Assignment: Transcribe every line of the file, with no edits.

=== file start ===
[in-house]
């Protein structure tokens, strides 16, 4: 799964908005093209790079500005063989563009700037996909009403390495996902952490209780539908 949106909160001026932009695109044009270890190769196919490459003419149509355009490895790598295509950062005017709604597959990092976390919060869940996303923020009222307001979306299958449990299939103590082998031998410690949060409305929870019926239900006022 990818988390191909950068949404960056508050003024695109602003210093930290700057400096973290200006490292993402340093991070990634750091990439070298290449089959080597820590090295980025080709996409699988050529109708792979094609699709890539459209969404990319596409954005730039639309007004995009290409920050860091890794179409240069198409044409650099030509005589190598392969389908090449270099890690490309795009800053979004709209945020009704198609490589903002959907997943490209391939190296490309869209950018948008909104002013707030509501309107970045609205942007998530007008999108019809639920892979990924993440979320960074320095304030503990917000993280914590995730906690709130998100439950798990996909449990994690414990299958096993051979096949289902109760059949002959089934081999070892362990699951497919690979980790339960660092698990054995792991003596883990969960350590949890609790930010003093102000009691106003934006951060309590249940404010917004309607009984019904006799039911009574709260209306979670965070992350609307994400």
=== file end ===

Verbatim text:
[in-house]
């Protein structure tokens, strides 16, 4: 799964908005093209790079500005063989563009700037996909009403390495996902952490209780539908 949106909160001026932009695109044009270890190769196919490459003419149509355009490895790598295509950062005017709604597959990092976390919060869940996303923020009222307001979306299958449990299939103590082998031998410690949060409305929870019926239900006022 990818988390191909950068949404960056508050003024695109602003210093930290700057400096973290200006490292993402340093991070990634750091990439070298290449089959080597820590090295980025080709996409699988050529109708792979094609699709890539459209969404990319596409954005730039639309007004995009290409920050860091890794179409240069198409044409650099030509005589190598392969389908090449270099890690490309795009800053979004709209945020009704198609490589903002959907997943490209391939190296490309869209950018948008909104002013707030509501309107970045609205942007998530007008999108019809639920892979990924993440979320960074320095304030503990917000993280914590995730906690709130998100439950798990996909449990994690414990299958096993051979096949289902109760059949002959089934081999070892362990699951497919690979980790339960660092698990054995792991003596883990969960350590949890609790930010003093102000009691106003934006951060309590249940404010917004309607009984019904006799039911009574709260209306979670965070992350609307994400």